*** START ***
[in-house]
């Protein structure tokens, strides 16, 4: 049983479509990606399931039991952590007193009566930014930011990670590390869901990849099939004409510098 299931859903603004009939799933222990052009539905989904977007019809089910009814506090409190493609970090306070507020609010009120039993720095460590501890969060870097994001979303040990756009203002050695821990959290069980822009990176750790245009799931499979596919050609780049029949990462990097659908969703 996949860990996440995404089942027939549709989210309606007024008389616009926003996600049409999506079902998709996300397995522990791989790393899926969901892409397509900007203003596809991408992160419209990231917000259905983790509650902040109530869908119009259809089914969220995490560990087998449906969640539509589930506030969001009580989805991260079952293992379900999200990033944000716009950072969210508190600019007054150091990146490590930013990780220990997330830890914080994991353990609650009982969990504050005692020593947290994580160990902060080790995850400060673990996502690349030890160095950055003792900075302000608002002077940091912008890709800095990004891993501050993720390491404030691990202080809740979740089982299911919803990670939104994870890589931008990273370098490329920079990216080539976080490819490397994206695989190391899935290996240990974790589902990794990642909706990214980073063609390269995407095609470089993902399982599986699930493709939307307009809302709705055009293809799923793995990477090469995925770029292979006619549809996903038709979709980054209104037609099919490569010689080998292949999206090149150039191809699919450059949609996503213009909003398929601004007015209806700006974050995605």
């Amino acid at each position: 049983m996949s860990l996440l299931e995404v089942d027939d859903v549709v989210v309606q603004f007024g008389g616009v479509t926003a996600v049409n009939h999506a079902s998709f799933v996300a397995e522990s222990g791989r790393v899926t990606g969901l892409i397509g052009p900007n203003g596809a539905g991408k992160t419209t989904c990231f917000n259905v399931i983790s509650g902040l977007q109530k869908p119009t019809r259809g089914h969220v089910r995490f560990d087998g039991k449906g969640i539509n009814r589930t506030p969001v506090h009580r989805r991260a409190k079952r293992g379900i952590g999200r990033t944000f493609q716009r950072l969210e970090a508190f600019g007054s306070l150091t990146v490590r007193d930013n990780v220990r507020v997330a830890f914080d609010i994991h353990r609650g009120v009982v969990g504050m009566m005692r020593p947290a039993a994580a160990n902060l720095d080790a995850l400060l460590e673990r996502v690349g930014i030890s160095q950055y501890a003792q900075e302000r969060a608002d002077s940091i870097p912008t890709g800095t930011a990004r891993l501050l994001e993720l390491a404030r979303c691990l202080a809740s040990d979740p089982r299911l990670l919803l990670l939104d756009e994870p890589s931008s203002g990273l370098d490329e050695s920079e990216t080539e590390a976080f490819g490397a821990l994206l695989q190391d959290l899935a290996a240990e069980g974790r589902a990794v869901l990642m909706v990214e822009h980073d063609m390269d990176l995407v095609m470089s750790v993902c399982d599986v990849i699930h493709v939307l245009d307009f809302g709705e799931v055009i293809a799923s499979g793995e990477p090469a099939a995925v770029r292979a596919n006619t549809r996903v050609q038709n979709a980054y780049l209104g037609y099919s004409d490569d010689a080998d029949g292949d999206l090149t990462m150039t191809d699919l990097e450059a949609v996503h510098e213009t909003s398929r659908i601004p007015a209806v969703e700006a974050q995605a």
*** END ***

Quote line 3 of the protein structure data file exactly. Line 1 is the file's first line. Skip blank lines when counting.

């Amino acid at each position: 049983m996949s860990l996440l299931e995404v089942d027939d859903v549709v989210v309606q603004f007024g008389g616009v479509t926003a996600v049409n009939h999506a079902s998709f799933v996300a397995e522990s222990g791989r790393v899926t990606g969901l892409i397509g052009p900007n203003g596809a539905g991408k992160t419209t989904c990231f917000n259905v399931i983790s509650g902040l977007q109530k869908p119009t019809r259809g089914h969220v089910r995490f560990d087998g039991k449906g969640i539509n009814r589930t506030p969001v506090h009580r989805r991260a409190k079952r293992g379900i952590g999200r990033t944000f493609q716009r950072l969210e970090a508190f600019g007054s306070l150091t990146v490590r007193d930013n990780v220990r507020v997330a830890f914080d609010i994991h353990r609650g009120v009982v969990g504050m009566m005692r020593p947290a039993a994580a160990n902060l720095d080790a995850l400060l460590e673990r996502v690349g930014i030890s160095q950055y501890a003792q900075e302000r969060a608002d002077s940091i870097p912008t890709g800095t930011a990004r891993l501050l994001e993720l390491a404030r979303c691990l202080a809740s040990d979740p089982r299911l990670l919803l990670l939104d756009e994870p890589s931008s203002g990273l370098d490329e050695s920079e990216t080539e590390a976080f490819g490397a821990l994206l695989q190391d959290l899935a290996a240990e069980g974790r589902a990794v869901l990642m909706v990214e822009h980073d063609m390269d990176l995407v095609m470089s750790v993902c399982d599986v990849i699930h493709v939307l245009d307009f809302g709705e799931v055009i293809a799923s499979g793995e990477p090469a099939a995925v770029r292979a596919n006619t549809r996903v050609q038709n979709a980054y780049l209104g037609y099919s004409d490569d010689a080998d029949g292949d999206l090149t990462m150039t191809d699919l990097e450059a949609v996503h510098e213009t909003s398929r659908i601004p007015a209806v969703e700006a974050q995605a």